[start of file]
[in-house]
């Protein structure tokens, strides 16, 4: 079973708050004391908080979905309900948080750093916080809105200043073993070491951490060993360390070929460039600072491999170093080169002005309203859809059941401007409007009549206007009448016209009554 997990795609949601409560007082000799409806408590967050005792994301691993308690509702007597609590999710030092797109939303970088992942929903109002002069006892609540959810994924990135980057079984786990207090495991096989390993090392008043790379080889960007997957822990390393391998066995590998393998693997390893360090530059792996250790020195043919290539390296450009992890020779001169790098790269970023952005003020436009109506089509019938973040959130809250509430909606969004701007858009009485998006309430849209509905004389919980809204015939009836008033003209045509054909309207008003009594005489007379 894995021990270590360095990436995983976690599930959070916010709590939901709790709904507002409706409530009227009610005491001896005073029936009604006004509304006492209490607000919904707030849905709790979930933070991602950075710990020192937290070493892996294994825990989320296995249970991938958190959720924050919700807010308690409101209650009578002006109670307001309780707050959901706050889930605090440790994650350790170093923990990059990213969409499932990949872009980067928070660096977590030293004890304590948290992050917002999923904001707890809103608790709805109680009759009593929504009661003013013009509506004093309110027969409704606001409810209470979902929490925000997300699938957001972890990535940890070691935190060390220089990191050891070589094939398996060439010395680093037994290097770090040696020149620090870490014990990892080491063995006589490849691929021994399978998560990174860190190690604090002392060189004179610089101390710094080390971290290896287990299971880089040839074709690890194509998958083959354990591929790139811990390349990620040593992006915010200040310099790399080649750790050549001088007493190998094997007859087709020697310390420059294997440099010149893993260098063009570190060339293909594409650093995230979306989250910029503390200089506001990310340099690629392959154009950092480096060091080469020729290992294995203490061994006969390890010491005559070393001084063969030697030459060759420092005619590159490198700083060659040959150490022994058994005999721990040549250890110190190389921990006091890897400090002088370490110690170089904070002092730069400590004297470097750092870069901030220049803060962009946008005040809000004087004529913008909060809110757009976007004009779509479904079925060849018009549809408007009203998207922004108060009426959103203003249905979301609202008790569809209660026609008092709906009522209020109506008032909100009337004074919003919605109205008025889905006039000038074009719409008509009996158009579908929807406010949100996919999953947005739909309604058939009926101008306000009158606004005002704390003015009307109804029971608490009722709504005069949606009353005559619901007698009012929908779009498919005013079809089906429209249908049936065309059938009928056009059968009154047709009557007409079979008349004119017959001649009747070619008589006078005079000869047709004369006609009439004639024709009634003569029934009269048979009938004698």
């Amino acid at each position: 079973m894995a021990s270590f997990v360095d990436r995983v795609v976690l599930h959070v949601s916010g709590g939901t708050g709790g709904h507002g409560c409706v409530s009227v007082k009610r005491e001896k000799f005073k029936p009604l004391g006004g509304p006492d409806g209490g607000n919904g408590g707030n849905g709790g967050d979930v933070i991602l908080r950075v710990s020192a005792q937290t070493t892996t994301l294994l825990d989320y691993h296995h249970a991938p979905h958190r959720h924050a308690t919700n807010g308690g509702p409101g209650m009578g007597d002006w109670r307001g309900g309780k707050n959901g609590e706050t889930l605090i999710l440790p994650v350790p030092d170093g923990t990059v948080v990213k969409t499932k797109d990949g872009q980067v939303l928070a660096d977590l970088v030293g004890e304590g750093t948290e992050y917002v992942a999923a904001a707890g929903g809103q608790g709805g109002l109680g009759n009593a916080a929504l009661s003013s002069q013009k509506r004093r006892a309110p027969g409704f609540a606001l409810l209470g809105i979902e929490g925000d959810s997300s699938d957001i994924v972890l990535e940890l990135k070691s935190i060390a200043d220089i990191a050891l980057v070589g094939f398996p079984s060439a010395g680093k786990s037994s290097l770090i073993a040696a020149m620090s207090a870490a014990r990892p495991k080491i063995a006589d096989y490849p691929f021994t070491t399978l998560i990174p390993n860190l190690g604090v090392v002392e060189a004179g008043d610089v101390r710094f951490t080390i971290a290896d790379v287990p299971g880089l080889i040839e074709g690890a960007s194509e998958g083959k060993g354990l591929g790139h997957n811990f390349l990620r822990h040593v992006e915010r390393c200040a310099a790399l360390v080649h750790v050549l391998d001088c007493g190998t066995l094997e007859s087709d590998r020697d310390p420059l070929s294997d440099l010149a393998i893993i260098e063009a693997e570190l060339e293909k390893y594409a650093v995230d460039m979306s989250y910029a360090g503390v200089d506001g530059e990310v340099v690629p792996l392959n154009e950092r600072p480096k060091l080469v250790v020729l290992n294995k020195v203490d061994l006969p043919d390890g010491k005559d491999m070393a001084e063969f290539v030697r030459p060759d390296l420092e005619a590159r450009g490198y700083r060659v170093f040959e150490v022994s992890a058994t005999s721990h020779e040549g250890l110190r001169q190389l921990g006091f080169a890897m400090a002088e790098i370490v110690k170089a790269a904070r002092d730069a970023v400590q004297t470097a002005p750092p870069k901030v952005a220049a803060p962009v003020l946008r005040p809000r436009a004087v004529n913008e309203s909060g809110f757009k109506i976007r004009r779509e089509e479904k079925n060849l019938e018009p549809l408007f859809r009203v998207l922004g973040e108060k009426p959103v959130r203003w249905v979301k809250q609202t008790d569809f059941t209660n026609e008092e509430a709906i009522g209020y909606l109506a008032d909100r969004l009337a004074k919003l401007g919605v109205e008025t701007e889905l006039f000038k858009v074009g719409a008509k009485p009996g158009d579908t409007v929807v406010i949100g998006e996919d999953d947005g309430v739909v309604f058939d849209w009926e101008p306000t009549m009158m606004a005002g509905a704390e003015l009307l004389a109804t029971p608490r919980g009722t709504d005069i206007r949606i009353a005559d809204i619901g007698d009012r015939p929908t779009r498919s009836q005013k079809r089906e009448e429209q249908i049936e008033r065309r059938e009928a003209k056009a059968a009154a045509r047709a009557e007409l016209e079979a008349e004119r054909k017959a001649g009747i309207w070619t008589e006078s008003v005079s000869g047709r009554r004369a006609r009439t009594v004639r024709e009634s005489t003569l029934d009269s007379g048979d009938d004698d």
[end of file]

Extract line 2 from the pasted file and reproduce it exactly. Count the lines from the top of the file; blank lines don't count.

């Protein structure tokens, strides 16, 4: 079973708050004391908080979905309900948080750093916080809105200043073993070491951490060993360390070929460039600072491999170093080169002005309203859809059941401007409007009549206007009448016209009554 997990795609949601409560007082000799409806408590967050005792994301691993308690509702007597609590999710030092797109939303970088992942929903109002002069006892609540959810994924990135980057079984786990207090495991096989390993090392008043790379080889960007997957822990390393391998066995590998393998693997390893360090530059792996250790020195043919290539390296450009992890020779001169790098790269970023952005003020436009109506089509019938973040959130809250509430909606969004701007858009009485998006309430849209509905004389919980809204015939009836008033003209045509054909309207008003009594005489007379 894995021990270590360095990436995983976690599930959070916010709590939901709790709904507002409706409530009227009610005491001896005073029936009604006004509304006492209490607000919904707030849905709790979930933070991602950075710990020192937290070493892996294994825990989320296995249970991938958190959720924050919700807010308690409101209650009578002006109670307001309780707050959901706050889930605090440790994650350790170093923990990059990213969409499932990949872009980067928070660096977590030293004890304590948290992050917002999923904001707890809103608790709805109680009759009593929504009661003013013009509506004093309110027969409704606001409810209470979902929490925000997300699938957001972890990535940890070691935190060390220089990191050891070589094939398996060439010395680093037994290097770090040696020149620090870490014990990892080491063995006589490849691929021994399978998560990174860190190690604090002392060189004179610089101390710094080390971290290896287990299971880089040839074709690890194509998958083959354990591929790139811990390349990620040593992006915010200040310099790399080649750790050549001088007493190998094997007859087709020697310390420059294997440099010149893993260098063009570190060339293909594409650093995230979306989250910029503390200089506001990310340099690629392959154009950092480096060091080469020729290992294995203490061994006969390890010491005559070393001084063969030697030459060759420092005619590159490198700083060659040959150490022994058994005999721990040549250890110190190389921990006091890897400090002088370490110690170089904070002092730069400590004297470097750092870069901030220049803060962009946008005040809000004087004529913008909060809110757009976007004009779509479904079925060849018009549809408007009203998207922004108060009426959103203003249905979301609202008790569809209660026609008092709906009522209020109506008032909100009337004074919003919605109205008025889905006039000038074009719409008509009996158009579908929807406010949100996919999953947005739909309604058939009926101008306000009158606004005002704390003015009307109804029971608490009722709504005069949606009353005559619901007698009012929908779009498919005013079809089906429209249908049936065309059938009928056009059968009154047709009557007409079979008349004119017959001649009747070619008589006078005079000869047709004369006609009439004639024709009634003569029934009269048979009938004698």